(The Useful Arts Employed in the Production of Clothing. London: Parker, 1851.)
Brocade . In the early part of the last century a favourite but costly stuff for dresses was formed of gold, silver, and silken threads, enriched with flowered ornaments of the same materials: this was called brocade. At the present day, however, all stuffs, grograms, satins, taffetas, and lustrings are called brocades, if they are adorned with flowers or other figures.
Damask is a term generally applied, not so much to the weaving of threads of different colours, as to the formation of a pattern by peculiar mode of weaving threads of the same colour. Table-cloths present a beautiful instance of this in linen; and the furniture employed frequently for beds, windows, sofas, and chairs, illustrates the same peculiarity in silk. Such fabrics are not much used at the present day for ladies’ dresses.
Gauze is a material in which the smallest quantity of silk is employed for a given size of woven fabric. This is effected by having very perceptible interstices between the threads; and as these interstices would much weaken the gauze if woven in the usual way, the threads are, by a peculiar arrangement of the loom, made to cross and loop over each other, something like the threads of a net. This entwining of the threads may be easily seen on looking at a piece of gauze.
Bombazine is a mixture of silk and worsted: the former in the warp, and the later in the weft. Originally these were made only black, and used for mourning; but at the present day they are woven of a grayish colour, and afterwards dyed to any other that may be desired. The manufacture has been almost wholly removed from Spitalfields to Norwich.
Poplin and Lustre are the names of two other kinds of goods in which silk and worsted are combined; but the proportion of silk is larger than in bombazine. Norwich shawls have within a few years risen to great celebrity: They are composed of silk mixed either with cotton or with worsted.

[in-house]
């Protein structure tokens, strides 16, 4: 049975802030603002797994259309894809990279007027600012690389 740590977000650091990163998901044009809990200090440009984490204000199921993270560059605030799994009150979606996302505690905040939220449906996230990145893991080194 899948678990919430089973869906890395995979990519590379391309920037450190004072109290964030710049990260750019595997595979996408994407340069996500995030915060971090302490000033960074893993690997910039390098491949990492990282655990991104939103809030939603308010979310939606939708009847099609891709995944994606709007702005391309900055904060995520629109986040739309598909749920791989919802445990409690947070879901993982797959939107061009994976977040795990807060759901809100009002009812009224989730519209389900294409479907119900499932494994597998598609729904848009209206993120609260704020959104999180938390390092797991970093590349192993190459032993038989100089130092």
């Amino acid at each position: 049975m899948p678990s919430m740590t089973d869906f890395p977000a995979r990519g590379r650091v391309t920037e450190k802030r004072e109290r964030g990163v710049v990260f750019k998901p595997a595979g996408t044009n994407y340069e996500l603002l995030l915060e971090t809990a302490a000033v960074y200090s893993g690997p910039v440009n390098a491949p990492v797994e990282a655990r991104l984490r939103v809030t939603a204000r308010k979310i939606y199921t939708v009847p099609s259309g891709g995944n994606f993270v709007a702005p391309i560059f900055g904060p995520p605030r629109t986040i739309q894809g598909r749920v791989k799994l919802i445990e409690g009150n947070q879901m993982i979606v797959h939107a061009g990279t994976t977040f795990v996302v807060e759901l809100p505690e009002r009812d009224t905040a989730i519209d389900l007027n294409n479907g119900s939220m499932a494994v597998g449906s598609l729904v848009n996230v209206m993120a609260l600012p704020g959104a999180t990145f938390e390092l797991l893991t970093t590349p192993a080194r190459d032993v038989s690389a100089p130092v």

Persian, sarsenet, Gros-de-Naples, ducape, &c., are the names of many varieties of silk goods which do not differ in the mode of manufacture, but in the quality or quantity of the material used in them. Persian is a very inferior and flimsy kind of silk used for the commonest purposes where strength is not required. Sarsenet is somewhat stouter, and used for better purposes. Gros-de-Naples is much superior to both of them, being made with better silk, and a greater number of threads being woven in a given space. Ducape is also a stout silk, but of a softer texture than Gros-de-Naples.
Levantine is a stout twilled silk. Gros-des-Indes is a silk of which the weft is composed alternately of different colours, so that the material appears striped in the direction of the width.
Satin is a twilled silk, which owes it peculiar lustre to the number of threads of warp which are passed over by the weft, before it passes under one of them: sometimes the thread passes over as many as eight warp-threads before it interlaces, and thereby presents a glossy surface to the eye. When it comes out of the loom, satin frequently presents a slight degree of roughness or flossiness, on account of the comparative infrequency of the interlacings of the weft with the warp. To remove this, the satin is passed between heated rollers, by which the face is smoothed down, and the surface receives that beautiful lustre which belongs so peculiarly to satin.